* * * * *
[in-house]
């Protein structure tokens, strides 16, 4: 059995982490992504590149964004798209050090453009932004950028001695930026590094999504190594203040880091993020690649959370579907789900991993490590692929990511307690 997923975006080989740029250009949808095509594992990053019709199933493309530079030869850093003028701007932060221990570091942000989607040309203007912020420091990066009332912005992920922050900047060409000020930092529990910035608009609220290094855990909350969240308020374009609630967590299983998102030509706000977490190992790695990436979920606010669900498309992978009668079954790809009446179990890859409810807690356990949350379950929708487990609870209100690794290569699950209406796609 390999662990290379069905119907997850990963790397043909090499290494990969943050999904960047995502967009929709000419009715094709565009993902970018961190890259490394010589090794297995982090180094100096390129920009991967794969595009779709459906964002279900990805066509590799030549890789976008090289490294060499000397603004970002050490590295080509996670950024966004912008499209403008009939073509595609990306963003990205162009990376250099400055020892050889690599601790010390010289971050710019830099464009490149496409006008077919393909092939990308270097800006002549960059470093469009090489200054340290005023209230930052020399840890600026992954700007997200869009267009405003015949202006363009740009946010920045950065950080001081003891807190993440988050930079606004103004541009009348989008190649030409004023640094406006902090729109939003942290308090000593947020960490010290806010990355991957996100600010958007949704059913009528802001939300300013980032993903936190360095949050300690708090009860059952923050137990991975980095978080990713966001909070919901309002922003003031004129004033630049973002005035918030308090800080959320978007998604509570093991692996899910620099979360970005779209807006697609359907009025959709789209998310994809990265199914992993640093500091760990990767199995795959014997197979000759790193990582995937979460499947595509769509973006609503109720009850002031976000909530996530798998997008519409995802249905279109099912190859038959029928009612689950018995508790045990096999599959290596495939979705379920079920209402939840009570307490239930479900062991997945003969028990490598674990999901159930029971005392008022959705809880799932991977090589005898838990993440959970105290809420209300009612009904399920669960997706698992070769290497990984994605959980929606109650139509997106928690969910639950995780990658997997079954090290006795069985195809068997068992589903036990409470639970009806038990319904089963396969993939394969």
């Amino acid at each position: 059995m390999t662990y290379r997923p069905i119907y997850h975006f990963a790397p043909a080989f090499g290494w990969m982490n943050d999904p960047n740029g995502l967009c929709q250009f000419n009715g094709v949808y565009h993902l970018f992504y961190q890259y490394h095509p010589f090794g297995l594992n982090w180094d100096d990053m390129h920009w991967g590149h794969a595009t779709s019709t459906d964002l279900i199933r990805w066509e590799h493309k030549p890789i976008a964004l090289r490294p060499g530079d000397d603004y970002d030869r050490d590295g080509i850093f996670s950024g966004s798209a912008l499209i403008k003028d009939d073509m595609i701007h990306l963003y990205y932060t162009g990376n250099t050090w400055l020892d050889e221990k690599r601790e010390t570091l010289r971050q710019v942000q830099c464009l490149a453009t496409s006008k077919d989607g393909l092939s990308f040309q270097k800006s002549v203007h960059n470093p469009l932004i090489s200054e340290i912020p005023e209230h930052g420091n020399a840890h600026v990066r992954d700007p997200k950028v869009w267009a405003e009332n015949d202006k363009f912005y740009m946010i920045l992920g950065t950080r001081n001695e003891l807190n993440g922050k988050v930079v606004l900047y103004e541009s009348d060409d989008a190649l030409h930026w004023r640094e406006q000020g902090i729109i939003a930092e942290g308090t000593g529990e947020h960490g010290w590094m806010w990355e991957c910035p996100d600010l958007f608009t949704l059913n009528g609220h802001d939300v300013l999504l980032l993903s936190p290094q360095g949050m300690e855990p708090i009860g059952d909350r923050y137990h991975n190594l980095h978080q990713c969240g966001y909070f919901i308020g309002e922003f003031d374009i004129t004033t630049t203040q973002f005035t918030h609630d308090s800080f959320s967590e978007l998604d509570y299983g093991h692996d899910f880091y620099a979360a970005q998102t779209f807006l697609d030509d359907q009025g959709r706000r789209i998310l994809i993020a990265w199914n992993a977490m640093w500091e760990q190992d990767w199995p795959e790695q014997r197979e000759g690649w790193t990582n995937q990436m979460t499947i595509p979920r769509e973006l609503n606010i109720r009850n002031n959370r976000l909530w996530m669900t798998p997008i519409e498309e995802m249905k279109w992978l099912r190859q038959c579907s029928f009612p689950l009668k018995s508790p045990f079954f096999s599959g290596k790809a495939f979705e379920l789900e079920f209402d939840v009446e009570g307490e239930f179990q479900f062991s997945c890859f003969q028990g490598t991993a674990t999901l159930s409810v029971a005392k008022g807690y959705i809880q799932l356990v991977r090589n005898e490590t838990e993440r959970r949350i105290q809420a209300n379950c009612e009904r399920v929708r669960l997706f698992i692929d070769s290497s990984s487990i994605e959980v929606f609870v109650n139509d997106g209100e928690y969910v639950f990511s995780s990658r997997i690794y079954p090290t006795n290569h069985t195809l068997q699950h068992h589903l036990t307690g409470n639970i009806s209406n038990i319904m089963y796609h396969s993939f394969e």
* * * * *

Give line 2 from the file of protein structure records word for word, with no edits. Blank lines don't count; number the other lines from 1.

């Protein structure tokens, strides 16, 4: 059995982490992504590149964004798209050090453009932004950028001695930026590094999504190594203040880091993020690649959370579907789900991993490590692929990511307690 997923975006080989740029250009949808095509594992990053019709199933493309530079030869850093003028701007932060221990570091942000989607040309203007912020420091990066009332912005992920922050900047060409000020930092529990910035608009609220290094855990909350969240308020374009609630967590299983998102030509706000977490190992790695990436979920606010669900498309992978009668079954790809009446179990890859409810807690356990949350379950929708487990609870209100690794290569699950209406796609 390999662990290379069905119907997850990963790397043909090499290494990969943050999904960047995502967009929709000419009715094709565009993902970018961190890259490394010589090794297995982090180094100096390129920009991967794969595009779709459906964002279900990805066509590799030549890789976008090289490294060499000397603004970002050490590295080509996670950024966004912008499209403008009939073509595609990306963003990205162009990376250099400055020892050889690599601790010390010289971050710019830099464009490149496409006008077919393909092939990308270097800006002549960059470093469009090489200054340290005023209230930052020399840890600026992954700007997200869009267009405003015949202006363009740009946010920045950065950080001081003891807190993440988050930079606004103004541009009348989008190649030409004023640094406006902090729109939003942290308090000593947020960490010290806010990355991957996100600010958007949704059913009528802001939300300013980032993903936190360095949050300690708090009860059952923050137990991975980095978080990713966001909070919901309002922003003031004129004033630049973002005035918030308090800080959320978007998604509570093991692996899910620099979360970005779209807006697609359907009025959709789209998310994809990265199914992993640093500091760990990767199995795959014997197979000759790193990582995937979460499947595509769509973006609503109720009850002031976000909530996530798998997008519409995802249905279109099912190859038959029928009612689950018995508790045990096999599959290596495939979705379920079920209402939840009570307490239930479900062991997945003969028990490598674990999901159930029971005392008022959705809880799932991977090589005898838990993440959970105290809420209300009612009904399920669960997706698992070769290497990984994605959980929606109650139509997106928690969910639950995780990658997997079954090290006795069985195809068997068992589903036990409470639970009806038990319904089963396969993939394969």